The Rise of European Colonialism

During the period of European colonial expansion from the 17th through 20th centuries, non-Muslim merchants and missionaries, soldiers and colonial administrators came to dominate much of the Muslim world. The Portuguese, Spanish, Dutch, British, and French all developed colonial empires, and the Chinese and Russians also expanded their territories into Muslim-majority regions.

By the 20th century, only frail Ottoman and Persian dynasties maintained power, and only a few areas such as Afghanistan and central Arabia avoided colonial domination. The French ruled much of North Africa and parts of West and Central Africa. The British controlled Muslim areas of Africa, including Egypt, and of Asia, including India, with its large Muslim minority, and parts of Southeast Asia. The Dutch ruled most of present-day Indonesia, while the Spanish controlled parts of North Africa and the Philippines. After World War I, the Ottoman Empire was dismembered and parceled out to Britain (the Persian Gulf region, Palestine, Jordan, Iraq) and France (Syria, Lebanon).

Such foreign domination was not only a blow to the pride of Muslims, but threatened the very foundations of Islam, as European rulers replaced traditional Muslim educational, legal, and governmental institutions with Western ones. They undermined the religious ethos of their colonies, foisting secular and materialistic culture upon them, and encouraging ethnic and national divisions in the ummah. In the late 19th century, independence movements arose in many Muslim countries, inspired to varying degrees by both the revival of Islamic principles and institutions and by Western-style nationalism.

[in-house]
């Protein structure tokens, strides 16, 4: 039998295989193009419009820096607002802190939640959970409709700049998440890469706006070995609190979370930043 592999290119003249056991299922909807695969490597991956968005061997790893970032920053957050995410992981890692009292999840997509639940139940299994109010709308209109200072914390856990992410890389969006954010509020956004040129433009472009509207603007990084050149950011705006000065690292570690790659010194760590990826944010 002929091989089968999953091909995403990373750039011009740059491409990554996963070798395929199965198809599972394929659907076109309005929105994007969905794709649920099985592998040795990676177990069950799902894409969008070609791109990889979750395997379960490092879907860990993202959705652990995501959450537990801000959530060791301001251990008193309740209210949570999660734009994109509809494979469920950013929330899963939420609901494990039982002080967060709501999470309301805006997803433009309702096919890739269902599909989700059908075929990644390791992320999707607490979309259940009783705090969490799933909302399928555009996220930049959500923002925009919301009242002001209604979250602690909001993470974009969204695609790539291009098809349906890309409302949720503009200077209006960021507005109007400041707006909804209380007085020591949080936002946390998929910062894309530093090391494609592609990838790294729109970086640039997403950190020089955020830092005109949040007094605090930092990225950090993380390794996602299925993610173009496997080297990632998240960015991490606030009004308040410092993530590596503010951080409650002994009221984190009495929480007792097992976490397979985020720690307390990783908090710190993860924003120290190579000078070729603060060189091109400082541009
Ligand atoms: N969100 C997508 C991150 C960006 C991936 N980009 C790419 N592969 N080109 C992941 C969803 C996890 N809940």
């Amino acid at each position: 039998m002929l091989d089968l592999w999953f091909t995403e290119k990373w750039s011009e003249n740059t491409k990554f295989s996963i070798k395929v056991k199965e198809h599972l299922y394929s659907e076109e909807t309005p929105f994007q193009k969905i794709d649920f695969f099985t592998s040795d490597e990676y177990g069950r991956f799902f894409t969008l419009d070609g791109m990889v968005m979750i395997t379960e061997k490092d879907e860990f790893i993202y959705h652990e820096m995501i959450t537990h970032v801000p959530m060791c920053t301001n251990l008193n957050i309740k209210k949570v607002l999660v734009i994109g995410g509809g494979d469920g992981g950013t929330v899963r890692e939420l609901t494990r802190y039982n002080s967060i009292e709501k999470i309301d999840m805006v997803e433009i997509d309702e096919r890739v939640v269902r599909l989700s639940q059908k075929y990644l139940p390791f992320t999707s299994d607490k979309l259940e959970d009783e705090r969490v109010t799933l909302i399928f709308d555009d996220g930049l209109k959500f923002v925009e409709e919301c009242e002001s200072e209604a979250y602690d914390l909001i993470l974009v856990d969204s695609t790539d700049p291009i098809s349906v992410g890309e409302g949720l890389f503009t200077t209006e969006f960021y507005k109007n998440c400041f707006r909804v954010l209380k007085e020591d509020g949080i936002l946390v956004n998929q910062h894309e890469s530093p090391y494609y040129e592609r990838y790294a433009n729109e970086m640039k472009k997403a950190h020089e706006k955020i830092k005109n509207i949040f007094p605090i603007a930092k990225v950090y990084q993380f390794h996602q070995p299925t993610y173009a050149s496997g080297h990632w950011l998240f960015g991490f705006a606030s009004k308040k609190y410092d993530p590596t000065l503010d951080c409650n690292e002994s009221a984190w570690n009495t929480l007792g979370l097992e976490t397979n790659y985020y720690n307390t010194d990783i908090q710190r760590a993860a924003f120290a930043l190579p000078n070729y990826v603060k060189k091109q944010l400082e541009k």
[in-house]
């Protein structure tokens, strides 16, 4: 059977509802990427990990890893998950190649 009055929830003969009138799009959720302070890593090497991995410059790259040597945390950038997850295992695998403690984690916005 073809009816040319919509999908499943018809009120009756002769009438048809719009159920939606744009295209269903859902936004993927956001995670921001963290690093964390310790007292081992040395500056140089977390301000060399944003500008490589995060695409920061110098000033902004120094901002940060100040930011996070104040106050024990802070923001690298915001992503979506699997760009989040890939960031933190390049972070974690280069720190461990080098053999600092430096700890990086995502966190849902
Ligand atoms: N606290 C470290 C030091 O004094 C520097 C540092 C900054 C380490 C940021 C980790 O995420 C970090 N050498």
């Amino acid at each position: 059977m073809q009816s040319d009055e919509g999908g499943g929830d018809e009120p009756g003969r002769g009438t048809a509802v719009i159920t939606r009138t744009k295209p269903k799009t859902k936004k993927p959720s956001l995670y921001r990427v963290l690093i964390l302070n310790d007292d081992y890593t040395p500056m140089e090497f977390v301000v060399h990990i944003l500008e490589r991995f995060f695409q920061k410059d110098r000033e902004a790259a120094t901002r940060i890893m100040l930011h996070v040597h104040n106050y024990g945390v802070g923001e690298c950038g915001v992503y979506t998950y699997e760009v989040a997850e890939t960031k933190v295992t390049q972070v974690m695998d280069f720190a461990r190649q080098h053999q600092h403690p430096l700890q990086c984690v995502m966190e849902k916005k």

Muslims have adopted many different models for their post-colonial states. The early leaders of modern Turkey declared a secular state in 1923, abolishing the khilafah, replacing shari’ah with a European-style law code, and outlawing Sufi orders. In contrast, after World War II, Pakistan separated from India as a Muslim republic, later codifying, and thereby transforming, a single school of shari’ah into the foundation of its legal code. By the 1970s most of the Muslim world was divided into independent nation-states, joined in the 1990s by the former Soviet republics in Central Asia. While many Muslims hope for pan-Islamic unity, the variety of ideological and cultural differences is daunting.


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